I’ve just finished spinning up the bag full of ecru merino roving. It was a a delight to work with. This will be spare because I have finished the sweater I was making with the bulk of it. I’ll show you how it turned out soon. This roving was easy to spin and easy to draft and the result was very smooth as you can see above and below.
Now on my wheel today is some more of Miss Babs blue faced leicester yarn, which you can see is much more woolly. It is more difficult to draft and I have to be very careful that the thread doesn’t break. Once I get in my stride with it, it will be just fine. I just have to take care because after using the merino, followed by the mixture of Alpaca and silk, this one is tougher to use.
I have no idea if it was expensive. I’ve seen Tops at all different prices, more and less. I look in the Etsy shop usually. Perhaps one of you could give me a guide price as to what you would expect to pay?
The colours are varied in this lovely roving. There is everything from purple to brown and I couldn’t wait to get started. After the last three months spinning with a mixture of Alpaca/silk and prior to that Merino, I had to practise a little. This yarn is much more woolly and more difficult to draft. I spent a while practising until I felt comfortable with it and then I started.
Here is the spun yarn. I’ll come back and show you later when I’ve done some plying.
I chose this pattern to knit up my handspun merino yarn. I liked the front panel pattern and the fact that it is short-waisted, like me. I need a jumper that stops at the waist, to look the most flattering. I have very wide hips, like Beyonce! (yeah right!) and long jumpers don’t suit me. It is hard to find a pattern that does me justice. I must be the only one in the world with hips this wide!
One of the problems with handspun yarn is that you don’t really know how much you’ve got! I don’t have a counter so I can estimate how much yardage and short of using a tape measure, I’m a bit lost. So far I’ve done it by weight, but since I’m new to handspinning, I’m still experimenting.
I decided that if anything I was going to be short so I’ve knitted the back, front and sleeves up to the armhole and no further. I figured that I would definitely have enough yarn for that and if I run out, I can buy something similar to finish it off. Contrast might even be better. Then I’ll have a different problem to cope with, that of the thickness of the yarn, not the length. I’ll worry about that when I come to it.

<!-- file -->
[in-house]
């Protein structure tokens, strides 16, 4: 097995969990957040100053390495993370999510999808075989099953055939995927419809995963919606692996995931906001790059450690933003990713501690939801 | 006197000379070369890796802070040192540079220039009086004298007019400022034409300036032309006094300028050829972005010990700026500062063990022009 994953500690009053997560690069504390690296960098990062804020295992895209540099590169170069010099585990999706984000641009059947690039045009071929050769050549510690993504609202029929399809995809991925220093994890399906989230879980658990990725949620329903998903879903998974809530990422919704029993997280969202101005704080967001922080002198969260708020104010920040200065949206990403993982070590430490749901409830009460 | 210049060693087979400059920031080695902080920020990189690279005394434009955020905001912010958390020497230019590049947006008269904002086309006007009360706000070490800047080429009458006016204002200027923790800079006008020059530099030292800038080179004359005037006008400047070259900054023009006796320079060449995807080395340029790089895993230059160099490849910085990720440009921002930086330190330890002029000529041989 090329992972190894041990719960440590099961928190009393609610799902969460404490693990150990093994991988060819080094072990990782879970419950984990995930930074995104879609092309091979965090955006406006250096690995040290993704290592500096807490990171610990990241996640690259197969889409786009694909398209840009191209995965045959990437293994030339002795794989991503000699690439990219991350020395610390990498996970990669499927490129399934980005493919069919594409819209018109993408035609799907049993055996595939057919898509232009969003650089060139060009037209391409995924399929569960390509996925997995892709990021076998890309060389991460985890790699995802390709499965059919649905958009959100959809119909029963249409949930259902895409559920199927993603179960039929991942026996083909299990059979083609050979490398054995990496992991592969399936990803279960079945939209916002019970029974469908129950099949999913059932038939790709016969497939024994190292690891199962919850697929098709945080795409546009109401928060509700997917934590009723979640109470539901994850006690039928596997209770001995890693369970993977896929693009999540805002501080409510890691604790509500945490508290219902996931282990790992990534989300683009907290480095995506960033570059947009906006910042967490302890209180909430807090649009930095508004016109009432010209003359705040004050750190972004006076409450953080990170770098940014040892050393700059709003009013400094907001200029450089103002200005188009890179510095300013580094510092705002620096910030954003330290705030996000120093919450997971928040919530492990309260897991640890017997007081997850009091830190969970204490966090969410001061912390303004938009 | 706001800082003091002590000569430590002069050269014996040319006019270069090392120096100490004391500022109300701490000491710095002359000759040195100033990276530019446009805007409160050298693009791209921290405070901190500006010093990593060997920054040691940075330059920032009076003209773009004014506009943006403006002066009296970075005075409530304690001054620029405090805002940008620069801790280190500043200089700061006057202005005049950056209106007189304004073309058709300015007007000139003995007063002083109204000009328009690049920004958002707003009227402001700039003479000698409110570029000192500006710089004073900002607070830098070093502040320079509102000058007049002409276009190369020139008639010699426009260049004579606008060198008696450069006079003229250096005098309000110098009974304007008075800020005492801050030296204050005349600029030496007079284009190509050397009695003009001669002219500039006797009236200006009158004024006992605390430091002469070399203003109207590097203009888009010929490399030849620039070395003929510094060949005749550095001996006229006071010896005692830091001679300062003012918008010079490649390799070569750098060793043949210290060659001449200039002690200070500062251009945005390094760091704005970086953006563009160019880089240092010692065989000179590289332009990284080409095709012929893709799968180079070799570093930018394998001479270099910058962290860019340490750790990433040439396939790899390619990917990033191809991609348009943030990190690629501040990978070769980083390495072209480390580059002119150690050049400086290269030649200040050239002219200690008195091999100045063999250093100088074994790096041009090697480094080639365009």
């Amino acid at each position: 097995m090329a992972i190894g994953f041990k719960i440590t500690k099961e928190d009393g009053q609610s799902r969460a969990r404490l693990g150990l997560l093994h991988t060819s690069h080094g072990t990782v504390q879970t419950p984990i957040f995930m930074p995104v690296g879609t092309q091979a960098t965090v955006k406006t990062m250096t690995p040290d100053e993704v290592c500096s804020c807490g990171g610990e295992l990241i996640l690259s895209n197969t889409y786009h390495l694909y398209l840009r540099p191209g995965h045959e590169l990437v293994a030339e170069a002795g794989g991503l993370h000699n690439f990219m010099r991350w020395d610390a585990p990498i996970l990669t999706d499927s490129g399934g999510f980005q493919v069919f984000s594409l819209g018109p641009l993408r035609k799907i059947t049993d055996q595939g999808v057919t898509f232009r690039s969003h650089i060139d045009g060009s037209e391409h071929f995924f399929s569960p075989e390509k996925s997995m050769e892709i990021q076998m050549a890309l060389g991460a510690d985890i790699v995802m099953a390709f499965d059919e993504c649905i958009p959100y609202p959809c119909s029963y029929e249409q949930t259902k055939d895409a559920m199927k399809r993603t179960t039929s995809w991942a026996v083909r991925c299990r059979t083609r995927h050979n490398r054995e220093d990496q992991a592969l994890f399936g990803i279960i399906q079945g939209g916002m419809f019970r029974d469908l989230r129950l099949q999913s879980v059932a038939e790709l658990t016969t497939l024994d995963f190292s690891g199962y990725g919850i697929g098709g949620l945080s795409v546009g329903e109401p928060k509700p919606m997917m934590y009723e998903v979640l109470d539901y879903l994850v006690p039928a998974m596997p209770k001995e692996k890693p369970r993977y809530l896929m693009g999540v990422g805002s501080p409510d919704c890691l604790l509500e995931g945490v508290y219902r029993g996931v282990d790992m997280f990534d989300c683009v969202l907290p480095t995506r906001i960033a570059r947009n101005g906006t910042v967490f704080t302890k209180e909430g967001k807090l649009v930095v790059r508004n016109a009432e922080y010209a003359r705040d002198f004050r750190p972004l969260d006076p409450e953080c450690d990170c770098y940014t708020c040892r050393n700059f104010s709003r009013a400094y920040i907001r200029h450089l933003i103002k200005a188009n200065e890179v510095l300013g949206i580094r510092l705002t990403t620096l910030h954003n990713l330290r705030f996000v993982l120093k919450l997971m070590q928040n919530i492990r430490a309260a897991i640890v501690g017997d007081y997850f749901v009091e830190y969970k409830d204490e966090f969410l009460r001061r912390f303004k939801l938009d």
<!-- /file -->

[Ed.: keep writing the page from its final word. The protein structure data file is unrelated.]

Time for another picture:
This is the back, up to the armhole and waiting patiently on a stitch holder to be finished.
This is how the front panel knits up.
I’ll be back to show you how I’m getting on later.
I’ve been spending my time over Christmas and during the cold weather, spinning, knitting and reading. I made this pretty little dress for my new grandchild, who is bound to be a boy now that I’ve made a dress! However, I enjoyed using the fairisle wool. It is unusual in that it is designed to knit up like a fairisle jumper, just so long as you make it the right size. As you can see from the pictures, it works on the skirt part of the garment, but on the sleeves and the yoke, it goes all stripey. It gives an interesting look and it’s a case of ‘you never know what you’re going to get’ until you do it, of course.
When my own children were babies, the colours were mostly muted, but these days anything seems to go so these rather bold colours (to my eye) give a more modern look.
Now for the hand-spinning. I have been practising with the alpaca/silk combination. It is a dream to hold, very soft and silky, much like human hair, but not so easy to spin with. I think it requires a lot of practice. On the lazy kate below is a merino wool on the left, alpaca/silk in the middle and a tarhee roving spun up on the right. All very different to spin with.
I think I got a bit too much twist in some of it, but that will work out when I ply two strands together (I hope).
I’m knitting with the merino yarn at the moment. It is very soft and so far, my favourite. I’ll let you see what I’m making in a future post.
After tea I have to clear out the kitchen, ready for the horrendous job booked for tomorrow (see previous post).
I bought this beautiful Autumnal fibre last week at a local wool shop. Isn’t it just gorgeous? It’s Targhee fibre and feels quite fibrous to spin with especially compared with the Merino fibre I’ve been spinning recently. It is not difficult to spin with though, it just feels different.
I think it’s going to make a lovely yarn for this time of the year.
Here’s a closer look. So many colours combining to remind us of fallen leaves and shedding trees.
That’s not all I’ve got to remind me the season is changing. Check out this wonderful pumpkin that leaped into my shopping cart last Wednesday.
I’ve been spinning up a storm this week and now have enough of this cream-coloured merino wool yarn to make a garment.
I always admire the yarns I see on Etsy.com but quite often there is only enough available to make a scarf or a shawl or a pair of socks. These days I prefer to make something a bit more substantial, which takes at least 500 gms of yarn. I haven’t decided what to make yet, but it will inevitably be something for the winter months because this yarn is so lovely and warm.
Already there is just a touch of Autumn in the air and when I get that feeling I start looking out my knitting needles and sewing kit and planning what I’m going to do during the darker evenings.
I have all my knitting needles in this handy hold-all, which can be used for coloured pencils too. I love having them in here because I can find just the ones I want without difficulty.
Maybe I’ll even do a little quilting…
and a little wishing and cauldron lighting when the fancy takes me…